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Title: Method development for the generation and selection of precise genomic edits in human cells
Author: Lightowlers, Alice
ISNI:       0000 0004 8507 9415
Awarding Body: University of Oxford
Current Institution: University of Oxford
Date of Award: 2020
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Gene editing is the process of generating targeted changes in the genome of an organism or cell. Changes can be imprecise insertions or deletions (indels) which generate null alleles and permit loss of function studies. Alternatively, an exogenous donor can be provided which allows precise changes to be copied into the genome. Precise editing can be used to advance scientific understanding by generating cell lines with specific mutations. Furthermore, precise editing has therapeutic potential: pathogenic mutations in patient’s cells can be reversed or compensatory mutations can be introduced. The relatively low efficiency of precise editing limits applicability of genome editing and increases the burden of labour on the researcher. In this thesis, I describe my efforts to improve the efficiency of editing and enrich for correctly edited cells. I study the impact of published methods shown to improve efficiency of editing. I then develop two potential FACS-based methods to enrich for correctly edited cells. Firstly, I attempt to use molecular beacons to directly recognise sequence changes in mRNA, and find that, despite promising in vitro results, the beacons are highly non-specific within cells. I then develop a transient Cas9-based circuit to detect the presence of a genomically-integrated crRNA. This crRNA-expression system can be incorporated beside the intended edit, using an ssODN donor of less than 200 base pairs. Finally, I find that using the transient Cas9-based circuit, I can enrich for precisely edited HEK293T cells by 20-40 fold, achieving final editing efficiencies of 20-60% alleles.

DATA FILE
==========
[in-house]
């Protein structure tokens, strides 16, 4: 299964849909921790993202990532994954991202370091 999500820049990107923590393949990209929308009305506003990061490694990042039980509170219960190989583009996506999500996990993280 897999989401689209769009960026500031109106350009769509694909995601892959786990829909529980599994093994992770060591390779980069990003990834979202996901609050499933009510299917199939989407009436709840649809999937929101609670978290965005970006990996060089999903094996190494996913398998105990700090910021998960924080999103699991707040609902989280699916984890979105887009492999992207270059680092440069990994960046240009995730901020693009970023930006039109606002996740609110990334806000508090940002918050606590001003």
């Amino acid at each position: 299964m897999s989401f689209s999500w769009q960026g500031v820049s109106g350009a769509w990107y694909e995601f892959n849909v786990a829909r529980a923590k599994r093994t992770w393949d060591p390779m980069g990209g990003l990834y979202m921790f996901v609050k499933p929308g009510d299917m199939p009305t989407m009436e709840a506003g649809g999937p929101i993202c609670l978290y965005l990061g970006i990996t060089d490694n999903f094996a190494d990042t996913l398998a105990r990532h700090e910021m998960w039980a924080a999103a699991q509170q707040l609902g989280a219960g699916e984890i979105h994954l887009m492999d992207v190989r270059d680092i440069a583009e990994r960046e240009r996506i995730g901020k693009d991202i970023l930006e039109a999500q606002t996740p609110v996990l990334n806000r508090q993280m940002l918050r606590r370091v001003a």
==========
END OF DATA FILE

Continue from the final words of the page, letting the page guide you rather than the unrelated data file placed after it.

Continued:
Supervisor: Fulga, Tudor ; Knapp, David Sponsor: Medical Research Council
Qualification Name: Thesis (Ph.D.) Qualification Level: Doctoral
EThOS ID:  DOI: Not available